On 7 June, 1949, during a constituent Assembly debate, one of its prominent members Mahavir Tyagi commented that the "seats they occupy are the seats of gods", while referring to the judges and the higher judiciary. His observations were dismissed by BR Ambedkar as mere "feelings" which were perhaps of lesser significance for the assembly that was debating the constitutional edifice of the country.
Tyagi was instead asked to express only his "opinions" on the matter.
Ambedkar’s rebuke to Tyagi was important for the fact that judges should not be elevated to the stature of God as it runs the risk that they might assume morality other than the one dictated by the Constitution that they tend to uphold.
The Supreme Court of India and more specifically the Chief Justice of India Dipak Misra, through three judgments, pronounced in last few weeks, has in 'letter and spirit of law' upheld the basic spirit of the Indian constitution: equality before law, ignoring other moralities dictated by different 'sects' and sections of the society.
Article 15 of the constitution reads: “the State shall not discriminate against any citizen on grounds only of religion, race, caste, sex, place of birth or any of them". And, it also makes the State responsible for checking and eliminating any such discrimination perpetuated by any section of the society.
The Supreme Court in three cases pertaining to Section 377 of the Indian penal code (IPC), Section 497 of IPC and now in the Sabarimala temple entry case brought to an end forms of discrimination that was dictated by certain 'religious and societal morality' that did not weaned off with the passage of time.
On Friday, Chief Justice Misra held that the age-based restriction on entry of women in Kerala’s Sabarimala temple cannot be justified as an essential part of the religion. The constitutional bench which had five judges, with one judge dissenting, held that any exception placed on women because of biological differences violates the Constitution.
Earlier on 6 September, the Supreme Court had restored 'inclusiveness' by decriminalising part of Section 377 that made consensual sex between homosexuals a crime.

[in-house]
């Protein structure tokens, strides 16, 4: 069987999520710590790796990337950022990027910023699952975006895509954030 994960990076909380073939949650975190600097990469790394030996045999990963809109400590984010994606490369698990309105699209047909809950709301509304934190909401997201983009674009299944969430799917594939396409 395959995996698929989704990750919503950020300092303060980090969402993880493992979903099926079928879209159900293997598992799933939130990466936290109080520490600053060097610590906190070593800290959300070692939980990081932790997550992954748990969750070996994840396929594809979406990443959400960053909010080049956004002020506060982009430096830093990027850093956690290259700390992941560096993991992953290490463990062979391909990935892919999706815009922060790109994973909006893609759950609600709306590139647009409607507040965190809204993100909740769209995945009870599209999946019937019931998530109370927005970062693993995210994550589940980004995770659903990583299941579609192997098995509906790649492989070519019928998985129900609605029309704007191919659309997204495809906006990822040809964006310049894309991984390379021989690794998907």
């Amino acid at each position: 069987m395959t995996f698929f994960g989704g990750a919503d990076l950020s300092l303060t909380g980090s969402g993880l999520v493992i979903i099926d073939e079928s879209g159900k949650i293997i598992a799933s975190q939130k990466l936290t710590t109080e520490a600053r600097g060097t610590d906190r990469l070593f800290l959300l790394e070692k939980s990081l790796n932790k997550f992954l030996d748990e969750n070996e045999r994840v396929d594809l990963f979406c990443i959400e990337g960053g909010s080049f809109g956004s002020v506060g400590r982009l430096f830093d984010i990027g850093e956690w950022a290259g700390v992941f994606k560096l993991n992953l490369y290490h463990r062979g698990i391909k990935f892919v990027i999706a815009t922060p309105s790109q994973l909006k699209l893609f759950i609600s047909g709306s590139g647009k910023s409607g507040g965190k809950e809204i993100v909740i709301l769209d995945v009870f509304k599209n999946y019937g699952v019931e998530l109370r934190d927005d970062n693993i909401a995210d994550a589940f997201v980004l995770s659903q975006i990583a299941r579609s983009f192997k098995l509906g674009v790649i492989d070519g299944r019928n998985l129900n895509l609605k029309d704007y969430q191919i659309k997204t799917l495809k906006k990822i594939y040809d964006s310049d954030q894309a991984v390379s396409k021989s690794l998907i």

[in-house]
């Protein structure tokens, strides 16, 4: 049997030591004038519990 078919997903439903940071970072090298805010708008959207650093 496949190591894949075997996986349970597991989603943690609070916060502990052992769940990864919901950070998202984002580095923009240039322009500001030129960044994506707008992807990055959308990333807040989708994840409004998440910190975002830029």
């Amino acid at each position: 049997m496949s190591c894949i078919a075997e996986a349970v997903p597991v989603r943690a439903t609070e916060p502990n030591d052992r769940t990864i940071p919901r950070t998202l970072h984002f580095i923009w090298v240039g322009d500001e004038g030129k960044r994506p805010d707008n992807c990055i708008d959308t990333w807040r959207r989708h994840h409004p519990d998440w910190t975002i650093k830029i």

The court while delivering a judgment observed, “Section 377 IPC, so far as it criminalises even consensual sexual acts between competent adults, fails to make a distinction between non-consensual and consensual sexual acts of competent adults in private space which are neither harmful nor contagious to the society. Section 377 IPC subjects the LGBTQ community to societal pariah and dereliction and is, therefore, manifestly arbitrary, for it has become an odious weapon for the harassment of the LGBTQ community by subjecting them to discrimination and unequal treatment."
On 27 September, a bench headed by CJI Misra struck down the adultery law, pertaining to Section 497 of IPC and Section 198 of Code of Criminal Procedure (CrPC), as unconstitutional through a unanimous judgment.
The court ruled, “The time when wives were invisible to the law, and lived in the shadows of their husbands, has long since gone by. A legislation that perpetuates such stereotypes in relationships, and institutionalises discrimination is a clear violation of the fundamental rights guaranteed by Part III of the Constitution. There is therefore, no justification for continuance of Section 497 of the IPC as framed in 1860, to remain on the statute book”.
Chief Justice Misra, in judgment written for himself and Justice AM Khanwilkar held, “The beauty of the Indian Constitution is that it includes ‘I’ ‘you’ and ‘we’. Such a magnificent, compassionate and monumental document embodies emphatic inclusiveness which has been further nurtured by judicial sensitivity when it has developed the concept of golden triangle of fundamental rights. If we have to apply the parameters of a fundamental right, it is an expression of judicial sensibility which further enhances the beauty of the Constitution as conceived of. In such a situation, the essentiality of the rights of women gets the real requisite space in the living room of individual dignity rather than the space in an annexe to the main building”.
The judgment added, "That is the manifestation of concerned sensitivity. Individual dignity has a sanctified realm in a civilised society. The civility of a civilisation earns warmth and respect when it respects more the individuality of a woman. The said concept gets a further accent when a woman is treated with the real spirit of equality with a man. Any system treating a woman with indignity, inequity and inequality or discrimination invites the wrath of the Constitution. Any provision that might have, few decades back, got the stamp of serene approval may have to meet its epitaph with the efflux of time and growing constitutional precepts and progressive perception. A woman cannot be asked to think as a man or as how the society desires. Such a thought is abominable, for it slaughters her core identity. And, it is time to say that a husband is not the master. Equality is the governing parameter. All historical perceptions should evaporate and their obituaries be written."
In all these three cases, the chief justice of India Dipak Misra, through powerful judgments, not only pronounced legal verdict that tends to correct certain ‘legal’ wrongs; but also unleashed a spree of social reforms.
By striking down Section 377, Section 497 of IPC and now with Sabrimala judgment, by all means, the apex court and the chief justice of the country upheld the "emphatic inclusiveness" that is the cornerstone of the Indian constitution.
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Updated Date: Sep 28, 2018 23:58:00 IST